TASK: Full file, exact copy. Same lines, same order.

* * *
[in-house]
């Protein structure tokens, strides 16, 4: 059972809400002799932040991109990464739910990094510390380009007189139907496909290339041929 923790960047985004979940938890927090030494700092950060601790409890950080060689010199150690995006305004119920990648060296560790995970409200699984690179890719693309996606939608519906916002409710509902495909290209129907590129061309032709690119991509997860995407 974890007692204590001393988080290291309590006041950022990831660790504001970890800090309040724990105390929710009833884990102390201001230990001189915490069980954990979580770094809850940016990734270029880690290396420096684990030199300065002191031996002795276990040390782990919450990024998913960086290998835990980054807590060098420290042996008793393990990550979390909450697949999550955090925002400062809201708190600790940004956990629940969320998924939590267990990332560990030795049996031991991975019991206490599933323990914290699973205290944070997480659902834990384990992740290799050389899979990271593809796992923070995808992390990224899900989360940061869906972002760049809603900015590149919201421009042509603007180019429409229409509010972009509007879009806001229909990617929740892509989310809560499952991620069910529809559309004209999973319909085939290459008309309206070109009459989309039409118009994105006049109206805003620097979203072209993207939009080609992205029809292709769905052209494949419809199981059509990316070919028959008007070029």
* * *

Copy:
[in-house]
């Protein structure tokens, strides 16, 4: 059972809400002799932040991109990464739910990094510390380009007189139907496909290339041929 923790960047985004979940938890927090030494700092950060601790409890950080060689010199150690995006305004119920990648060296560790995970409200699984690179890719693309996606939608519906916002409710509902495909290209129907590129061309032709690119991509997860995407 974890007692204590001393988080290291309590006041950022990831660790504001970890800090309040724990105390929710009833884990102390201001230990001189915490069980954990979580770094809850940016990734270029880690290396420096684990030199300065002191031996002795276990040390782990919450990024998913960086290998835990980054807590060098420290042996008793393990990550979390909450697949999550955090925002400062809201708190600790940004956990629940969320998924939590267990990332560990030795049996031991991975019991206490599933323990914290699973205290944070997480659902834990384990992740290799050389899979990271593809796992923070995808992390990224899900989360940061869906972002760049809603900015590149919201421009042509603007180019429409229409509010972009509007879009806001229909990617929740892509989310809560499952991620069910529809559309004209999973319909085939290459008309309206070109009459989309039409118009994105006049109206805003620097979203072209993207939009080609992205029809292709769905052209494949419809199981059509990316070919028959008007070029």